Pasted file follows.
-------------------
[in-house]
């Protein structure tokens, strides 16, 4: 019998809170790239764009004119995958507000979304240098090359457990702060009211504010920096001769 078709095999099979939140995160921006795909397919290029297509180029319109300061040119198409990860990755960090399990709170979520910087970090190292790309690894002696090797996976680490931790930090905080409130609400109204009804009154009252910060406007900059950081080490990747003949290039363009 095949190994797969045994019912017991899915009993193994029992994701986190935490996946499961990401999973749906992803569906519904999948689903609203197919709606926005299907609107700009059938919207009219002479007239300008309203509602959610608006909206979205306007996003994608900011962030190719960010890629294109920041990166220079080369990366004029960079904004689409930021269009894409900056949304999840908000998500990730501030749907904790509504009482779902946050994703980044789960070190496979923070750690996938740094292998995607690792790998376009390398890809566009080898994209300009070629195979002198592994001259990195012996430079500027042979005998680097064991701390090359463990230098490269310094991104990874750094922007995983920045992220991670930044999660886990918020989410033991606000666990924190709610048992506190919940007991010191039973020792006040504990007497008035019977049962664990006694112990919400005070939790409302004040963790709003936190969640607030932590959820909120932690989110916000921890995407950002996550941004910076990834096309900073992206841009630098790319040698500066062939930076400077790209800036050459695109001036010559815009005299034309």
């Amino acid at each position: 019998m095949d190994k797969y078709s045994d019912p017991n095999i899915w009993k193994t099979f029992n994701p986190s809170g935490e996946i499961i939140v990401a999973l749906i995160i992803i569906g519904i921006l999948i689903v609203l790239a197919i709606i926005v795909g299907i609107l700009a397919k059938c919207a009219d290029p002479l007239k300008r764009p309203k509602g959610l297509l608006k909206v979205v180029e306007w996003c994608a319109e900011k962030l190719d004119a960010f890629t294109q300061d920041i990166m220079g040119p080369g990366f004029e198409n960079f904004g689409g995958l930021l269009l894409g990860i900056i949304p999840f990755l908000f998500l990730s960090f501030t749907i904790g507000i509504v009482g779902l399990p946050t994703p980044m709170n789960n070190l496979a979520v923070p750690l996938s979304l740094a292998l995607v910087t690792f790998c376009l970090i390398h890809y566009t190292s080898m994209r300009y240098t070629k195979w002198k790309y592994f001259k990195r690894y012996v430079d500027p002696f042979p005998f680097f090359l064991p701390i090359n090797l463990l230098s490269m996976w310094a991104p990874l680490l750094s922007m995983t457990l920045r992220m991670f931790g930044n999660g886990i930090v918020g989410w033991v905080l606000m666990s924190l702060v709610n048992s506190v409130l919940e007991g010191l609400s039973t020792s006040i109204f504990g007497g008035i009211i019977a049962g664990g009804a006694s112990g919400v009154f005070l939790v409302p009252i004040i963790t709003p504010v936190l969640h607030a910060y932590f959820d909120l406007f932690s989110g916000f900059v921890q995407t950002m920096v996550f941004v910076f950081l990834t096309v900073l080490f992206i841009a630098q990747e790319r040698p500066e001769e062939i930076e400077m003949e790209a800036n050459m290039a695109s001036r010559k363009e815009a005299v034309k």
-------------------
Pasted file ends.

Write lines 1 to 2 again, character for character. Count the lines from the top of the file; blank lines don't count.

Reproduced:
[in-house]
């Protein structure tokens, strides 16, 4: 019998809170790239764009004119995958507000979304240098090359457990702060009211504010920096001769 078709095999099979939140995160921006795909397919290029297509180029319109300061040119198409990860990755960090399990709170979520910087970090190292790309690894002696090797996976680490931790930090905080409130609400109204009804009154009252910060406007900059950081080490990747003949290039363009 095949190994797969045994019912017991899915009993193994029992994701986190935490996946499961990401999973749906992803569906519904999948689903609203197919709606926005299907609107700009059938919207009219002479007239300008309203509602959610608006909206979205306007996003994608900011962030190719960010890629294109920041990166220079080369990366004029960079904004689409930021269009894409900056949304999840908000998500990730501030749907904790509504009482779902946050994703980044789960070190496979923070750690996938740094292998995607690792790998376009390398890809566009080898994209300009070629195979002198592994001259990195012996430079500027042979005998680097064991701390090359463990230098490269310094991104990874750094922007995983920045992220991670930044999660886990918020989410033991606000666990924190709610048992506190919940007991010191039973020792006040504990007497008035019977049962664990006694112990919400005070939790409302004040963790709003936190969640607030932590959820909120932690989110916000921890995407950002996550941004910076990834096309900073992206841009630098790319040698500066062939930076400077790209800036050459695109001036010559815009005299034309």